By Anne Garner, Curator, Center for the History of Medicine and Public Health
“Upon my word, Watson!” said Holmes at last with an unsteady voice, “I owe you both my thanks and an apology. It was an unjustifiable experiment even for one’s self…A candid observer would certainly declare that we were [mad] before we embarked upon so wild an experiment. I confess that I never imagined that the effect could be so sudden and so severe.”
–Arthur Conan Doyle, “The Adventure of the Devil’s Foot” (1910)1
Nineteenth- and twentieth-century botanical dictionaries lack any mention of radix pedis diaboli. Curious readers will need to turn instead to fiction to find it, and to the Sherlock Holmes stories of Sir Arthur Conan Doyle. Conan Doyle’s short story, “The Adventure of the Devil’s Foot,” was published in 1910, and pivots on this fictional poisonous plant.
In the story, the plant—devil’s foot root—is little-known even in West Africa, its point of origin. Its transport to England is the work of the story’s lion-hunting physician, Dr. Leon Sternsdale.
The case involves the mysterious injuries sustained by four siblings (two are fatal). En route to the story’s solve, Holmes detects a strange brown powder on the smoke-guard of a lamp at the scene. Soon after, he proposes that he and Watson undertake a medical experiment to determine the powder’s effects on the body. The always accommodating Watson assents. Holmes then lights the lamp, burning the powder with the window and door ajar for ventilation.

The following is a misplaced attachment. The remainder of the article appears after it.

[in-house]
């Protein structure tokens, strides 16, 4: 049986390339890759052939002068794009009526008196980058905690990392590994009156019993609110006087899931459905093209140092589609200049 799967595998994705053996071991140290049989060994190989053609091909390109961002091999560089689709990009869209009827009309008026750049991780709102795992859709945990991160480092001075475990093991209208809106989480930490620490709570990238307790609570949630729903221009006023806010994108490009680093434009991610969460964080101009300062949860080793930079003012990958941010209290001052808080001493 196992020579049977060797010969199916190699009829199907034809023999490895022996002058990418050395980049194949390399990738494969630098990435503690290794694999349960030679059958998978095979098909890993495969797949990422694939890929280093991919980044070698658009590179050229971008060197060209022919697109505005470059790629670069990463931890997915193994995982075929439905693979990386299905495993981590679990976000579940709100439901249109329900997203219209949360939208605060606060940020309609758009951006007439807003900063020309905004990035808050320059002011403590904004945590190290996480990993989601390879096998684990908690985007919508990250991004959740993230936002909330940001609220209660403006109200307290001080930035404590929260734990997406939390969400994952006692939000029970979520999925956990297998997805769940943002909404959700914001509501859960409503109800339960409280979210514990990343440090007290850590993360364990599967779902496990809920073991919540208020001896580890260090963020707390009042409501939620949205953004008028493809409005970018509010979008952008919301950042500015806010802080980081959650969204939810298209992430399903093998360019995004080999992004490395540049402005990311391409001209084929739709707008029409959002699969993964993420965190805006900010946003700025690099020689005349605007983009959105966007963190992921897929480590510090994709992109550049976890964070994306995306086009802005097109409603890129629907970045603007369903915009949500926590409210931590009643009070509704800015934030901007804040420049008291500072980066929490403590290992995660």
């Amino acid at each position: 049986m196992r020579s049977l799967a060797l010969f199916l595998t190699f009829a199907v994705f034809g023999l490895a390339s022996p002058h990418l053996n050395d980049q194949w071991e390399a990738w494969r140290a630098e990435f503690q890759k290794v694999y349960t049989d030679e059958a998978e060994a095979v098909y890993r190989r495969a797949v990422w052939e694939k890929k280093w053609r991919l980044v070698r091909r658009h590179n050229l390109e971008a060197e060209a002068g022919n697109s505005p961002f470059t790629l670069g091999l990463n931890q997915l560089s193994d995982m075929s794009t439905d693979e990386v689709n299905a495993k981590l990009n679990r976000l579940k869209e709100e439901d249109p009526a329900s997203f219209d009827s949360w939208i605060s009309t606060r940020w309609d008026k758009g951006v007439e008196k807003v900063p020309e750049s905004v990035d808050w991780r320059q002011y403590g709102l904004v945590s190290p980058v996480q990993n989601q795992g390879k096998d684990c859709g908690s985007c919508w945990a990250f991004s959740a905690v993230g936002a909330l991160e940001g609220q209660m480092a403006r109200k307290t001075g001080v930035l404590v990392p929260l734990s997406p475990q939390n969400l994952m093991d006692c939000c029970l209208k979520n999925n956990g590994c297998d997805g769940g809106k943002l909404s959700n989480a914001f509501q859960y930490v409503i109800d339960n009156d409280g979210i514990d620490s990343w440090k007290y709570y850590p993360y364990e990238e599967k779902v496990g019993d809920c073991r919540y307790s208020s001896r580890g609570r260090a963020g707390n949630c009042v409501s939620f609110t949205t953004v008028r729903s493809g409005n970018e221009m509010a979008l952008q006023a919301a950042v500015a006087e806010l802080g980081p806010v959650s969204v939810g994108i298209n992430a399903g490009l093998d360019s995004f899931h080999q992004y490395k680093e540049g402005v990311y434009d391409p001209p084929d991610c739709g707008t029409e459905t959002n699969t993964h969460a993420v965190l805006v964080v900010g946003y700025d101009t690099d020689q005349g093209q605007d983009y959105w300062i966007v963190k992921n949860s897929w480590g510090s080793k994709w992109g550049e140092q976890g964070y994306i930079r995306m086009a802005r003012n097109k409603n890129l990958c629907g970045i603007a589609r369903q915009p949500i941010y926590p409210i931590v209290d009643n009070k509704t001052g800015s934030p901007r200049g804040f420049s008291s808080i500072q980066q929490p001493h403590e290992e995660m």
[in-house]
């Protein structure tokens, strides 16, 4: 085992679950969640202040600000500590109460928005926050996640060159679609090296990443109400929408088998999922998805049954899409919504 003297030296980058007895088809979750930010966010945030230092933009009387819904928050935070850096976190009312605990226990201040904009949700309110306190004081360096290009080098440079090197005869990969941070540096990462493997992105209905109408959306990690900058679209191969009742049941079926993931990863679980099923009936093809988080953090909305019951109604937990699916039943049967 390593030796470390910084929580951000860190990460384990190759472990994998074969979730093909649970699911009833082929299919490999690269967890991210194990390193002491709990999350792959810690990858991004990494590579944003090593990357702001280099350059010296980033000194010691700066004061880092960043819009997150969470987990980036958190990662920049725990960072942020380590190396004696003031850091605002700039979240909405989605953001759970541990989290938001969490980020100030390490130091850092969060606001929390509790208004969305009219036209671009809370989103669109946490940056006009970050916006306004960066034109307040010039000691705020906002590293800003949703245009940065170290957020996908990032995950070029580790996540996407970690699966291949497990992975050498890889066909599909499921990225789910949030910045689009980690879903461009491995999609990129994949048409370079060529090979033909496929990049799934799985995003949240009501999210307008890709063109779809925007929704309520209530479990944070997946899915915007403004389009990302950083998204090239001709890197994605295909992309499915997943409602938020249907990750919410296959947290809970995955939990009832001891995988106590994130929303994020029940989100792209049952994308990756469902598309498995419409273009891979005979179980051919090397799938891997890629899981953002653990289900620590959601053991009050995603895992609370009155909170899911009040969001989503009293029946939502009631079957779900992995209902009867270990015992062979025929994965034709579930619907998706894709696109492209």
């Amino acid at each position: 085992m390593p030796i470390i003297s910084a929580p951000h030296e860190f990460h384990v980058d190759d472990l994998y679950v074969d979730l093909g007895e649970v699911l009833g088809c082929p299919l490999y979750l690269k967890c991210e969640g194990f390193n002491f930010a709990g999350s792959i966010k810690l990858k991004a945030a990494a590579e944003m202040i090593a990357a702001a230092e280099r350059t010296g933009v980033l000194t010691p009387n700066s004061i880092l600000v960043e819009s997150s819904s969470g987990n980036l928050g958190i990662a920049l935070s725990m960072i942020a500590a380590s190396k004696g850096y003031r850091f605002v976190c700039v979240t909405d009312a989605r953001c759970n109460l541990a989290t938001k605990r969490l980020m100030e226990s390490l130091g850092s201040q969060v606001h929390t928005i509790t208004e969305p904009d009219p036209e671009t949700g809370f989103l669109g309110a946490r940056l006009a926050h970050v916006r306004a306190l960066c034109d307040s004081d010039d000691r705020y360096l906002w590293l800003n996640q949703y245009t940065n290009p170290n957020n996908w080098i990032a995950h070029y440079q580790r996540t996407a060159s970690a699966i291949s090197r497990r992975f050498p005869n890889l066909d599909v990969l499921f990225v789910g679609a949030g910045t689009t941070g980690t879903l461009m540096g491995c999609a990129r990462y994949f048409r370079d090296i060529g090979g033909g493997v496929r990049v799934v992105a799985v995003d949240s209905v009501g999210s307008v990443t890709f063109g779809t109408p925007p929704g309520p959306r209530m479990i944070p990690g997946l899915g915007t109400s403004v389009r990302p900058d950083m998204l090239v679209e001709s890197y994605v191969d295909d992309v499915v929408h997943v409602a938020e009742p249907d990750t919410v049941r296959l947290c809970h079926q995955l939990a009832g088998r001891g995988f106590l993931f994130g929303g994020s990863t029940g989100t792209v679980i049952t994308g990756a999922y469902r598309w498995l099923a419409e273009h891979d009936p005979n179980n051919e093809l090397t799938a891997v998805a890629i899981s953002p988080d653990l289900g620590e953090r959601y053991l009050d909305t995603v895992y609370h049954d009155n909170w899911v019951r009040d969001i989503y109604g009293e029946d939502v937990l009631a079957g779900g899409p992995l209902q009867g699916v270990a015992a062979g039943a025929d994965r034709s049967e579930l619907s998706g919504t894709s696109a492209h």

The impact is immediate: Watson describes a “turmoil in his brains” and a mounting loss of control of both mind and body. At the last minute, Watson marshals his reason and tackles Holmes, pushing him out of the room, where the pair of them lie breathless on the grass outside as the fumes and the poison recede. Holmes’ suspicions are confirmed: the powder is toxic, and he’s able to link the deaths to the devil’s foot root, with the help of Sternsdale.
As a third-year medical student at the University of Edinburgh, Doyle embarked on his own experiment with a toxic root. Gelsemium (sometimes gelseminum), a dried rhizome of yellow jasmine, was rumored to have been discovered by a Mississippi planter who accidentally made a tea for his master using the root, and cured him of his fever (though with side effect—loss of muscle control).2
By the mid-19th century, gelsemium had gained a reputation with a handful of medical practitioners in the Midwest as a remedy for pneumonia, pleurisy, and other ailments. In 1879, Doyle, who had been taking a tincture of gelsemium for some time to combat neuralgia, began to experiment with it, incrementally increasing his dosage.3
Doyle published his findings in a letter to the editor in the September 20, 1879 issue of the British Medical Journal, under his initials, A.C.D. Doyle writes that he was “determined to ascertain how far one might go in taking the drug, and what the primary symptoms of an overdose might be.” He concludes that gelsemium, like opium, could be tolerated with increased exposure, though at 200 minims Doyle ceased his experiments because of debilitating stomach issues.4